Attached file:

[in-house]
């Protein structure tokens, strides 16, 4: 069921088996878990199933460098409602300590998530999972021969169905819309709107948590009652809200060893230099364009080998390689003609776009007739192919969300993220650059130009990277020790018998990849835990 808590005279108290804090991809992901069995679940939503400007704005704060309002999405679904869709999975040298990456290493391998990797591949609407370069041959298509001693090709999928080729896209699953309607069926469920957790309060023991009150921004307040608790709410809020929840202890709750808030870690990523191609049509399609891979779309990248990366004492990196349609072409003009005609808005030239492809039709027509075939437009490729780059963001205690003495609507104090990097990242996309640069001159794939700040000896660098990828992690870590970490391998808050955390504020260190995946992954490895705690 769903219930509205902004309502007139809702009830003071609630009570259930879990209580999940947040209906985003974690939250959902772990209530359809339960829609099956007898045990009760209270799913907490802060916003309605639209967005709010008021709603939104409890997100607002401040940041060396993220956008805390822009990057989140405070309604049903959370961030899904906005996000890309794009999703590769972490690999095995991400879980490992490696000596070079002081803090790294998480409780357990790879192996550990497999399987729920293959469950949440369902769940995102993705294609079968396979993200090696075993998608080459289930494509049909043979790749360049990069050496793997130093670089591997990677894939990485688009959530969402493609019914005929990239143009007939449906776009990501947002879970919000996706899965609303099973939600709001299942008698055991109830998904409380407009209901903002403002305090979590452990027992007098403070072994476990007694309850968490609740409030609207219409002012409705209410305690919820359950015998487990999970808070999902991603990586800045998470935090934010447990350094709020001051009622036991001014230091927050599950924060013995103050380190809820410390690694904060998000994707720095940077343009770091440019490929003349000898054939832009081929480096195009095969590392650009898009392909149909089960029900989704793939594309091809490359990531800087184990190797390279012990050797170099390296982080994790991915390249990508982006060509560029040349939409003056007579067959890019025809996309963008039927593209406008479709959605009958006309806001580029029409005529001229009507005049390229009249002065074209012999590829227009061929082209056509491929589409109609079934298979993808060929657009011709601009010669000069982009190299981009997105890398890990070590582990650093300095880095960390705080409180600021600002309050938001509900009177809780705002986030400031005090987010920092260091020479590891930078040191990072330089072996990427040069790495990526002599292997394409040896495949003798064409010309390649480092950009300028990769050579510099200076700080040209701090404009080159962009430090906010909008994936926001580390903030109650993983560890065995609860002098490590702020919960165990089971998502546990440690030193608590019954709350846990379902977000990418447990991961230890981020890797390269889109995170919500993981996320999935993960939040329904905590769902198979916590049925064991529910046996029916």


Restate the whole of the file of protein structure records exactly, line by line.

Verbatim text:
[in-house]
């Protein structure tokens, strides 16, 4: 069921088996878990199933460098409602300590998530999972021969169905819309709107948590009652809200060893230099364009080998390689003609776009007739192919969300993220650059130009990277020790018998990849835990 808590005279108290804090991809992901069995679940939503400007704005704060309002999405679904869709999975040298990456290493391998990797591949609407370069041959298509001693090709999928080729896209699953309607069926469920957790309060023991009150921004307040608790709410809020929840202890709750808030870690990523191609049509399609891979779309990248990366004492990196349609072409003009005609808005030239492809039709027509075939437009490729780059963001205690003495609507104090990097990242996309640069001159794939700040000896660098990828992690870590970490391998808050955390504020260190995946992954490895705690 769903219930509205902004309502007139809702009830003071609630009570259930879990209580999940947040209906985003974690939250959902772990209530359809339960829609099956007898045990009760209270799913907490802060916003309605639209967005709010008021709603939104409890997100607002401040940041060396993220956008805390822009990057989140405070309604049903959370961030899904906005996000890309794009999703590769972490690999095995991400879980490992490696000596070079002081803090790294998480409780357990790879192996550990497999399987729920293959469950949440369902769940995102993705294609079968396979993200090696075993998608080459289930494509049909043979790749360049990069050496793997130093670089591997990677894939990485688009959530969402493609019914005929990239143009007939449906776009990501947002879970919000996706899965609303099973939600709001299942008698055991109830998904409380407009209901903002403002305090979590452990027992007098403070072994476990007694309850968490609740409030609207219409002012409705209410305690919820359950015998487990999970808070999902991603990586800045998470935090934010447990350094709020001051009622036991001014230091927050599950924060013995103050380190809820410390690694904060998000994707720095940077343009770091440019490929003349000898054939832009081929480096195009095969590392650009898009392909149909089960029900989704793939594309091809490359990531800087184990190797390279012990050797170099390296982080994790991915390249990508982006060509560029040349939409003056007579067959890019025809996309963008039927593209406008479709959605009958006309806001580029029409005529001229009507005049390229009249002065074209012999590829227009061929082209056509491929589409109609079934298979993808060929657009011709601009010669000069982009190299981009997105890398890990070590582990650093300095880095960390705080409180600021600002309050938001509900009177809780705002986030400031005090987010920092260091020479590891930078040191990072330089072996990427040069790495990526002599292997394409040896495949003798064409010309390649480092950009300028990769050579510099200076700080040209701090404009080159962009430090906010909008994936926001580390903030109650993983560890065995609860002098490590702020919960165990089971998502546990440690030193608590019954709350846990379902977000990418447990991961230890981020890797390269889109995170919500993981996320999935993960939040329904905590769902198979916590049925064991529910046996029916």